2.5.5.1 Victory in the plebiscite was published as the removal of one of the injustices of the ToV
2.5.6 Hitler announced that all trouble between Ge and Fr had now been removed
2.5.7 The return of the Saar was legal as Hitler had kept within the terms of the ToV
3 Locarno Treaties
3.1 Oct 1925
3.2 France, Britain, Germany, Italy, Belgium, Poland & Czechoslovakia
3.3 Ge agreed to accept borders w/ Fr; that the Rhineland would remain demilitarized; and that Fr & Ge would solve any further disputes via the LoN
3.4 Cleared the way to allow Ge to become a member of LoN in 1926
4 Remilitarization of the Rhineland
4.1 7th March 1936 German soldiers marched into the Rhineland
4.1.1 Br anf Fr more concerened about Mussolini's invasion of Abyssnia
4.1.1.1 French Security not affected (Maginot Line)
4.1.1.2 Some move to rearmament in Br
4.1.2 Fr not prepare to act without Br support
4.2 This was against the ToV and the Locarno Pact, which the German government had willingly signed in 1925 (see orange)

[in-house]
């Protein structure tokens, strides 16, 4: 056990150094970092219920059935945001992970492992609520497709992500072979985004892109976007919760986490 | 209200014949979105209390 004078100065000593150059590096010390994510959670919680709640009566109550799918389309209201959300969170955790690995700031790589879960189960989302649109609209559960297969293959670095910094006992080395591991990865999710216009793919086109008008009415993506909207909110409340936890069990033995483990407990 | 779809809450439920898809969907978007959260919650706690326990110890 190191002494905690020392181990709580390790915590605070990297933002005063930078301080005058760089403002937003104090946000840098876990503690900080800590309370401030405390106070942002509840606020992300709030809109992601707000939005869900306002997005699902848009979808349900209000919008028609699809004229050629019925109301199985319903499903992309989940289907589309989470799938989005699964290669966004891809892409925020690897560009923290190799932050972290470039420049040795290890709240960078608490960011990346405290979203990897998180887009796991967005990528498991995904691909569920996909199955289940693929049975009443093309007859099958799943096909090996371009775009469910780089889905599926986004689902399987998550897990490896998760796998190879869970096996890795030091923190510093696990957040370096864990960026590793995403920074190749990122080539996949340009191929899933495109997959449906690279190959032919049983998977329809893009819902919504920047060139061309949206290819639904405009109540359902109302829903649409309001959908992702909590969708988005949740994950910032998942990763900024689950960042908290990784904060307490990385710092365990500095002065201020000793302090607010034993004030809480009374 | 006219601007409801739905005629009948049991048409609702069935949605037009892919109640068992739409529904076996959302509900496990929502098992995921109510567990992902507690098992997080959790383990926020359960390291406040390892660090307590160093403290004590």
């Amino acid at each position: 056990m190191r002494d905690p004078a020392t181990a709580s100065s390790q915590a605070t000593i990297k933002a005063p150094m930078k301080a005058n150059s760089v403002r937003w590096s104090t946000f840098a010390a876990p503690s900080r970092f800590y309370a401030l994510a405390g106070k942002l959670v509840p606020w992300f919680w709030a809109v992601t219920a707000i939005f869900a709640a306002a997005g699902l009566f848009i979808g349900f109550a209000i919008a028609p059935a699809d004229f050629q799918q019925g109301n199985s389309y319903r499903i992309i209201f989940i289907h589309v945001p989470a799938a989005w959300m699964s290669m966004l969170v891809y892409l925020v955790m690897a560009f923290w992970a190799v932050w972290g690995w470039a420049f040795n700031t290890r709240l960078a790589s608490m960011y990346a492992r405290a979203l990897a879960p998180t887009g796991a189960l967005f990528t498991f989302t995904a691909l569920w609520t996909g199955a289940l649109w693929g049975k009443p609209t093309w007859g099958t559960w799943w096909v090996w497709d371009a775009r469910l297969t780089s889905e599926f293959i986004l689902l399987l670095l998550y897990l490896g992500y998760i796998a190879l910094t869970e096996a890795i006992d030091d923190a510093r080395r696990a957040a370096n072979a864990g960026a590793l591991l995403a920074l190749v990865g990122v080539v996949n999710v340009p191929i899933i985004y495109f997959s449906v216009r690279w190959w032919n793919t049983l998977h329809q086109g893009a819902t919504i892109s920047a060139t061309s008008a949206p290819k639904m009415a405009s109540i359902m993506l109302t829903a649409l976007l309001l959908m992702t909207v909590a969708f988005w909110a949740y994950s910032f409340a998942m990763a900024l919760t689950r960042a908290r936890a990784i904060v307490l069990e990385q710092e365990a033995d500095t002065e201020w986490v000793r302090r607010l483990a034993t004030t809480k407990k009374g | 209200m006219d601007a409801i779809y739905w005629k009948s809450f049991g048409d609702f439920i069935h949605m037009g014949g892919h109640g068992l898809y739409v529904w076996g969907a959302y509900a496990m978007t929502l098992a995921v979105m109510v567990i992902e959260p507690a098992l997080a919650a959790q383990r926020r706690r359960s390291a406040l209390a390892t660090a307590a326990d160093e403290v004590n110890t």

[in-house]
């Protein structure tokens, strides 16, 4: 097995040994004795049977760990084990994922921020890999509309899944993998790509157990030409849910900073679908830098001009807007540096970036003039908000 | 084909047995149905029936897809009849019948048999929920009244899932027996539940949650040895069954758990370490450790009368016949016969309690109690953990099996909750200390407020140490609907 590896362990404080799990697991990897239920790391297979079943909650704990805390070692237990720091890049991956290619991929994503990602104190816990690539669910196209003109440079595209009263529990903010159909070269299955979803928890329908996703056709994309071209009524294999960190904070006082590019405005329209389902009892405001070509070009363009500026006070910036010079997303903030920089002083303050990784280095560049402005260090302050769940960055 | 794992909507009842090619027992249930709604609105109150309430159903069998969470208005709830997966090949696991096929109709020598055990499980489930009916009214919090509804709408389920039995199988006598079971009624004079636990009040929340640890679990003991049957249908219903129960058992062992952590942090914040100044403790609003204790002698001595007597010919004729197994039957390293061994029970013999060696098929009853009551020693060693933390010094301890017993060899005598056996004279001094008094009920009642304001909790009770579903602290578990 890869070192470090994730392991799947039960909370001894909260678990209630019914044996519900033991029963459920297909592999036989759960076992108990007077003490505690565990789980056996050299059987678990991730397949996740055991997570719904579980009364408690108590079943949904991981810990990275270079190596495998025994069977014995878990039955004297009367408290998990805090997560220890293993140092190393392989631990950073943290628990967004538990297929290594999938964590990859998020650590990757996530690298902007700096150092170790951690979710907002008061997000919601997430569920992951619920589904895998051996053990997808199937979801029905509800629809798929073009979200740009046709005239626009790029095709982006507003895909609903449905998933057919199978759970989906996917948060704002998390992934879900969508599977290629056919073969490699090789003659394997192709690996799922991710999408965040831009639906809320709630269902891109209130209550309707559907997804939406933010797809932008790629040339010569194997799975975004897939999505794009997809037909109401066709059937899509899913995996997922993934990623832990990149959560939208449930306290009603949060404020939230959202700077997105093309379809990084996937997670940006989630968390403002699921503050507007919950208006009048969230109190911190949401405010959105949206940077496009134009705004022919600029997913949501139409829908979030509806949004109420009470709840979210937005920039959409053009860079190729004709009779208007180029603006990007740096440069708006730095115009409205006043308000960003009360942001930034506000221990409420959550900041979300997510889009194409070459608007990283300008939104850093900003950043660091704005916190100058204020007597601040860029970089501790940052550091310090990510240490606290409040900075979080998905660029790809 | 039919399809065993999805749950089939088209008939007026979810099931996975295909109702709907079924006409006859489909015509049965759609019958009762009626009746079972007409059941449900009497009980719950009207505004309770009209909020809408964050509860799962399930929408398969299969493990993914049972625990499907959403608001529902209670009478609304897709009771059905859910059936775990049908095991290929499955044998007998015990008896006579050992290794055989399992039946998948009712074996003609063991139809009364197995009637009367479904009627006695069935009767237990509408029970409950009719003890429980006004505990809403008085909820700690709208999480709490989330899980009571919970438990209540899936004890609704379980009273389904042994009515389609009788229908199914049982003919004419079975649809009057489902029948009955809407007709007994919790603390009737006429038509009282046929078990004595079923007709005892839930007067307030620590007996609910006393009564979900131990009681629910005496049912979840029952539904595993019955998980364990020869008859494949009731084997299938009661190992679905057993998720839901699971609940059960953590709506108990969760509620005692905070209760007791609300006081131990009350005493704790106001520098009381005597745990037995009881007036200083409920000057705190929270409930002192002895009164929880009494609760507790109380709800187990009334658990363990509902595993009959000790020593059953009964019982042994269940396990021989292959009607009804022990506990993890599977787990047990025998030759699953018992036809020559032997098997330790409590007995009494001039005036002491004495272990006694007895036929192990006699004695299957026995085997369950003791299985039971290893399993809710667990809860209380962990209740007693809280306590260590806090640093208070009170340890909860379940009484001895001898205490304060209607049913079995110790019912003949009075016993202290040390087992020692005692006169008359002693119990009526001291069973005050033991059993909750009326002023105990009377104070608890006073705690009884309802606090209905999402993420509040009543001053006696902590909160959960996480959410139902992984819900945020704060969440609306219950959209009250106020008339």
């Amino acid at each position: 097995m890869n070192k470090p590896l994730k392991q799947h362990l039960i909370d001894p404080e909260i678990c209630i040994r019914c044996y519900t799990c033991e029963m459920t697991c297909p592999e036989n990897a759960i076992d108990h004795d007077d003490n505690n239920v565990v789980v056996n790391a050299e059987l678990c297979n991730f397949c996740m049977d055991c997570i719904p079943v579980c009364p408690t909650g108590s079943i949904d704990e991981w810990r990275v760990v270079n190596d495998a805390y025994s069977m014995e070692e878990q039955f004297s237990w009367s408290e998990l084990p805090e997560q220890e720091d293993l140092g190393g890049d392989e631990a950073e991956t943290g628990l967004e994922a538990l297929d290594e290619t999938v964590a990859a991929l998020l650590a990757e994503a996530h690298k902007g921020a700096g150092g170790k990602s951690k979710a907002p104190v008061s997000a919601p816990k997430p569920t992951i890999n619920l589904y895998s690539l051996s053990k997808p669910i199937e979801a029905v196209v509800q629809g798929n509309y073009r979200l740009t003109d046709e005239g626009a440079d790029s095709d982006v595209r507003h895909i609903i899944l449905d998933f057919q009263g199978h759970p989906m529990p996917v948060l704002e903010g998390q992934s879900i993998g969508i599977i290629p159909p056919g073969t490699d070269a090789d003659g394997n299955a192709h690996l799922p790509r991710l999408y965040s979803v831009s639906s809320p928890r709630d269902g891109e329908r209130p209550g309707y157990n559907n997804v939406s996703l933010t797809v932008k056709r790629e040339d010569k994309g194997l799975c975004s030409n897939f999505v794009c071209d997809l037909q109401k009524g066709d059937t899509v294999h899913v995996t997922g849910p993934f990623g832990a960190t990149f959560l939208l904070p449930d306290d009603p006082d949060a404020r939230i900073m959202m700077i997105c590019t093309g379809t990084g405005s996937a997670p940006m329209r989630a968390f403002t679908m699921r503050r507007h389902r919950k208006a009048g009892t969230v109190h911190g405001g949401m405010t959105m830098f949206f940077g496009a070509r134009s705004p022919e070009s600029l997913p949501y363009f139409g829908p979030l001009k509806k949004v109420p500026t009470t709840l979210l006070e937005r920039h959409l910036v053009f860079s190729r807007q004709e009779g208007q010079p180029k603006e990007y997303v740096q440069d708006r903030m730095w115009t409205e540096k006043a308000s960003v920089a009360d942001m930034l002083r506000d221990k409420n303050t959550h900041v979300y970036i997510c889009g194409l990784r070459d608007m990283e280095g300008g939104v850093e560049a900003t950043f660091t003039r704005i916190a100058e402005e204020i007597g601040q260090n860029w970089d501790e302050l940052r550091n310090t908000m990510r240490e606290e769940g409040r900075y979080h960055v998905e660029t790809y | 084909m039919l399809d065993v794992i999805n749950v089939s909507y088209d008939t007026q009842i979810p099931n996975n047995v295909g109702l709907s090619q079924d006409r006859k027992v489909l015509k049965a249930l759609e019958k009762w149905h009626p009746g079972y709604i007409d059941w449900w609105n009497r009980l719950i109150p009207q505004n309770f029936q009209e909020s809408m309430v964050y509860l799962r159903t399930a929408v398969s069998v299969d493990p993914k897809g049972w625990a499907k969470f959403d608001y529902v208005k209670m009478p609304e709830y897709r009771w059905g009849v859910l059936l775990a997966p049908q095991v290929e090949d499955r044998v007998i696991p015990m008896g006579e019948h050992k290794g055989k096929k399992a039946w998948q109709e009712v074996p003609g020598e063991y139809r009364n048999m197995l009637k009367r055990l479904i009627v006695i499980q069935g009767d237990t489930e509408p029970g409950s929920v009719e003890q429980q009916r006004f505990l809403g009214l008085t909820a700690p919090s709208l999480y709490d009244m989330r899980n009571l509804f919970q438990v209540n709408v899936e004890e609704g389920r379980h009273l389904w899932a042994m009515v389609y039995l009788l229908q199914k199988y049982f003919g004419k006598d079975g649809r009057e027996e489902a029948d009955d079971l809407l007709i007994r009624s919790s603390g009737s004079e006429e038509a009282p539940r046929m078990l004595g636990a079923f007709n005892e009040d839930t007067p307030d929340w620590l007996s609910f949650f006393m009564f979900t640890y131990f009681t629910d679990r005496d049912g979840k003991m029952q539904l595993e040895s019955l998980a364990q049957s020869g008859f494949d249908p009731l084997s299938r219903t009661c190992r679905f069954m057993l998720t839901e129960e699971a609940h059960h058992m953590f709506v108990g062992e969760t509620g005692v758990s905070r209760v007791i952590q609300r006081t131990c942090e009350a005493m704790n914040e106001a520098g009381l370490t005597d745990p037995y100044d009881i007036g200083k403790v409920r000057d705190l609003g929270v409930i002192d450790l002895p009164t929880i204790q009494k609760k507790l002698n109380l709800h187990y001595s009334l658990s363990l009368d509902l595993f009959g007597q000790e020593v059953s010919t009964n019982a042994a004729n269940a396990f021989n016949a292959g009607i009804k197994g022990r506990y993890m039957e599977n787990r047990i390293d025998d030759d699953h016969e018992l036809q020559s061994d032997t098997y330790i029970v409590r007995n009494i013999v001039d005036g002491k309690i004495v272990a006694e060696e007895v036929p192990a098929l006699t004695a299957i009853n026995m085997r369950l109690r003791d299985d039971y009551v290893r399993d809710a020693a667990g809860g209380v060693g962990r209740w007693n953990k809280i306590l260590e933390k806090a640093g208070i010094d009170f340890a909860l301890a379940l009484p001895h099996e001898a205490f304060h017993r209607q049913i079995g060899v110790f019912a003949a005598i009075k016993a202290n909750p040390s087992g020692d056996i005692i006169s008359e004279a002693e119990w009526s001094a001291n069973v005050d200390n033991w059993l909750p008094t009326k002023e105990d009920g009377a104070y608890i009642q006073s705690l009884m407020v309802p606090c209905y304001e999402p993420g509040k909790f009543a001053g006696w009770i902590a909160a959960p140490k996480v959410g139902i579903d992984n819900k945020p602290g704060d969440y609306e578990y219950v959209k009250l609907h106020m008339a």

4.2.1 Br felt nothing was wrong - the ToV was unjust so he had the right to change it.
4.2.1.1 Hitler had successfully reversed the ToV, giving him the confidence to go further.
4.2.1.1.1 Remaining territorial grievances were Danzig & the Polish Corridor
4.2.2 Hitler held a vote in Germany on his policies
4.2.2.1 was used to demonstrate Ge power and German support for Hitler's government
4.2.2.2 99% of voters voted in favour of the policies
4.3 Hitler followed the remilitarization with promises that Germany would sign a 25-year non-aggression pact and had no further territorial ambitions in Europe.
4.3.1 Nobody wanted another war and they took more notice of Hitler's promises
4.3.1.1 Hitler's position in Germany was strengthened: he had been right and very successful